Why the Democrats Chose Philadelphia
Drum roll please… and the winner is, Philadelphia, edging out Columbus and New York. After months of mayoral jockeying and rigorously scrutinized financial proposals, the Democrats have selected a host city for their convention in 2016.
Why Philadelphia? So far, the story has been about logistics. The Wells Fargo Center stands among other athletic facilities, removed from high-rises and skyscrapers that require greater coverage -- making security simpler. Public transportation to the downtown area makes for easy access to a number of hotels and other attractions. The Republican convention is in Cleveland, so both parties would be competing for a finite pool of donor money. And having hosted the RNC in 2000, Philadelphia has a history of success in managing this major event.
But what about the political reasons?
Pennsylvania is at a critical inflection point. Voting Democratic in every Presidential Election since 1992, Pennsylvania may no longer be considered a true swing state. However, its congressional makeup stands at 5 Democrats to 13 Republicans. Pat Toomey rode the Tea Party wave to a Senate seat and has no viable challengers in next year’s race; and its General Assembly is still Republican-controlled, despite Tom Wolf’s sizable gubernatorial victory last fall.
President Obama won Pennsylvania by more than 9 points in 2008 but only 5 points in 2012; President Bush lost the state by a mere 2.5 points in 2004. Its unique position of straddling both eastern and midwestern populations make it unpredictable and bizarre.
James Carville famously quipped that, “Pennsylvania is Philadelphia in the east, Pittsburgh in the west, and Alabama in the middle.” An exaggerated view, yet look at any statewide election by county. You’ll see two blue poles for the major metropolitan areas with a sea of red in between. The key to victory has always been the suburbs – turnout in the outskirts of Allegheny County in the west, and Montgomery, Chester, and Bucks Counties in the east typically dictates the state’s trajectory.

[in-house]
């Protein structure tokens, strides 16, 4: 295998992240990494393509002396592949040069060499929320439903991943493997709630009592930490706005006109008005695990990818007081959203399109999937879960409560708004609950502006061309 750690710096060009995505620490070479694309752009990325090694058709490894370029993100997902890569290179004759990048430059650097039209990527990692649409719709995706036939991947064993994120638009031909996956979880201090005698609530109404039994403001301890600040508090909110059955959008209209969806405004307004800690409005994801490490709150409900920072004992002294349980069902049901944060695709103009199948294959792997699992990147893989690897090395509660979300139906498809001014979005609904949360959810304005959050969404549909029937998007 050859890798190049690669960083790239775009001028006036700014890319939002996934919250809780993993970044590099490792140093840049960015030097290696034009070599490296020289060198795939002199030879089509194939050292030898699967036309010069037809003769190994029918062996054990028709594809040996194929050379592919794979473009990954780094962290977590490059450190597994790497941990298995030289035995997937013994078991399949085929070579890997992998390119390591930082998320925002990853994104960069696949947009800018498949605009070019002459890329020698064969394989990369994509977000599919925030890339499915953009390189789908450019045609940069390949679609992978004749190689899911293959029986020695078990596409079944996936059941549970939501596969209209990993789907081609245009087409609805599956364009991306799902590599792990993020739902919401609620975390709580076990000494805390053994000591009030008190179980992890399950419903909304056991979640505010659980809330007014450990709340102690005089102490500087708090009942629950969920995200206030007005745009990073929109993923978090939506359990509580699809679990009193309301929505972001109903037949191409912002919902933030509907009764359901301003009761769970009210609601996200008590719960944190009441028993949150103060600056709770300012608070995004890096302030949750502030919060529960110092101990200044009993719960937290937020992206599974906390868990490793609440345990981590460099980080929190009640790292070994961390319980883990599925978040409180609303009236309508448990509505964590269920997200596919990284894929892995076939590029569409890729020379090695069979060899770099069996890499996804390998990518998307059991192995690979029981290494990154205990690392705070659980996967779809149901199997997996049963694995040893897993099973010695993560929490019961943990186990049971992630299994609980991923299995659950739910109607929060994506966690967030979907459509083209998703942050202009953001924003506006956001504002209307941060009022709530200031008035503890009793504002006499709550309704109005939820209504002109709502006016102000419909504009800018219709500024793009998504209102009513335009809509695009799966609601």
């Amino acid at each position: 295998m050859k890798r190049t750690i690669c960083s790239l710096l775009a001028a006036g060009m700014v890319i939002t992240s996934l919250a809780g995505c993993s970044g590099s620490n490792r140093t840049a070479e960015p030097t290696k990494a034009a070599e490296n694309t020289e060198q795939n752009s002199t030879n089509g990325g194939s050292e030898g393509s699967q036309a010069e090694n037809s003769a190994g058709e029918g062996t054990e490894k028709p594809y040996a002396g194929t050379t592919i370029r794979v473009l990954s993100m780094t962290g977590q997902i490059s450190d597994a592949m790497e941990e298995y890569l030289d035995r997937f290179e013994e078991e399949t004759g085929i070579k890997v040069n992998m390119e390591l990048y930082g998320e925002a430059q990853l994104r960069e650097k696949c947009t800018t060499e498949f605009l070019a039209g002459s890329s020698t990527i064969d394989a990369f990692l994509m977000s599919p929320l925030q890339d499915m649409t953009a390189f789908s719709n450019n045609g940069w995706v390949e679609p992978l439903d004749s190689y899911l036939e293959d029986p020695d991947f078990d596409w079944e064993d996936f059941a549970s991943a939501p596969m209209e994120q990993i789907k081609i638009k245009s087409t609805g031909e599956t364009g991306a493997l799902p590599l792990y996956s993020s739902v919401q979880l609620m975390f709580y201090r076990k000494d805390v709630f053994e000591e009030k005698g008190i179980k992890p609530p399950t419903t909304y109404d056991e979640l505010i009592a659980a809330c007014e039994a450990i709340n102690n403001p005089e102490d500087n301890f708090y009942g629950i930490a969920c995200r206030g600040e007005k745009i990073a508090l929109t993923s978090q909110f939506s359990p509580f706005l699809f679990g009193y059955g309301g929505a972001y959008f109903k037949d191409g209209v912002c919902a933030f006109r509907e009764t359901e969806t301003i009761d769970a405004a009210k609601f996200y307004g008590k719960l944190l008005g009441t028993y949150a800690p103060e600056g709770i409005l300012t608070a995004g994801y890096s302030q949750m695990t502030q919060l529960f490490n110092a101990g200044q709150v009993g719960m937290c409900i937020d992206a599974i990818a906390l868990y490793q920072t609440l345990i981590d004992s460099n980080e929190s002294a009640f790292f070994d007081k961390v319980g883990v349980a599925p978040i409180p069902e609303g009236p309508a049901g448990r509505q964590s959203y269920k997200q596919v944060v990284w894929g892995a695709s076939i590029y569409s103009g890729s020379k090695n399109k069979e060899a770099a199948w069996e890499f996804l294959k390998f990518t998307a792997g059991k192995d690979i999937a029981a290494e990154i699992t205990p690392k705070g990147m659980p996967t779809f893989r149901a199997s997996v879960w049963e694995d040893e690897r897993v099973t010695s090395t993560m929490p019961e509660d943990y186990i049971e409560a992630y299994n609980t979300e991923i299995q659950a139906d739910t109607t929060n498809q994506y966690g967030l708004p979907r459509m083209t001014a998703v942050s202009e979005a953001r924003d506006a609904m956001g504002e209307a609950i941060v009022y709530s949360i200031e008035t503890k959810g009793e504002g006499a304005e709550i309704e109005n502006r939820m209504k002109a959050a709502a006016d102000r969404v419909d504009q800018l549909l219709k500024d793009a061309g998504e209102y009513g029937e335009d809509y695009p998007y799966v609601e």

With these features in mind, Pennsylvania is still up for grabs, and the convention is an opportunity to strengthen the Democratic base in a state that maintains local Republican strongholds.
Yes, the donor base in Philadelphia may have been better than Columbus. And yes, logistics may be less nightmarish than New York. But don’t think for a minute that these facts drove the decision.
A convention in liberal New York does Democrats little good. Speaking before a home crowd, Hillary Clinton -- the presumptive nominee -- would miss the opportunity to address a more electorally critical population. And battling Republicans for the spotlight in Ohio could muddy the Democratic message leading into the heart of campaign season.
Pennsylvania is still an important state, and choosing Philadelphia was a purely political calculation. Everything else is just noise.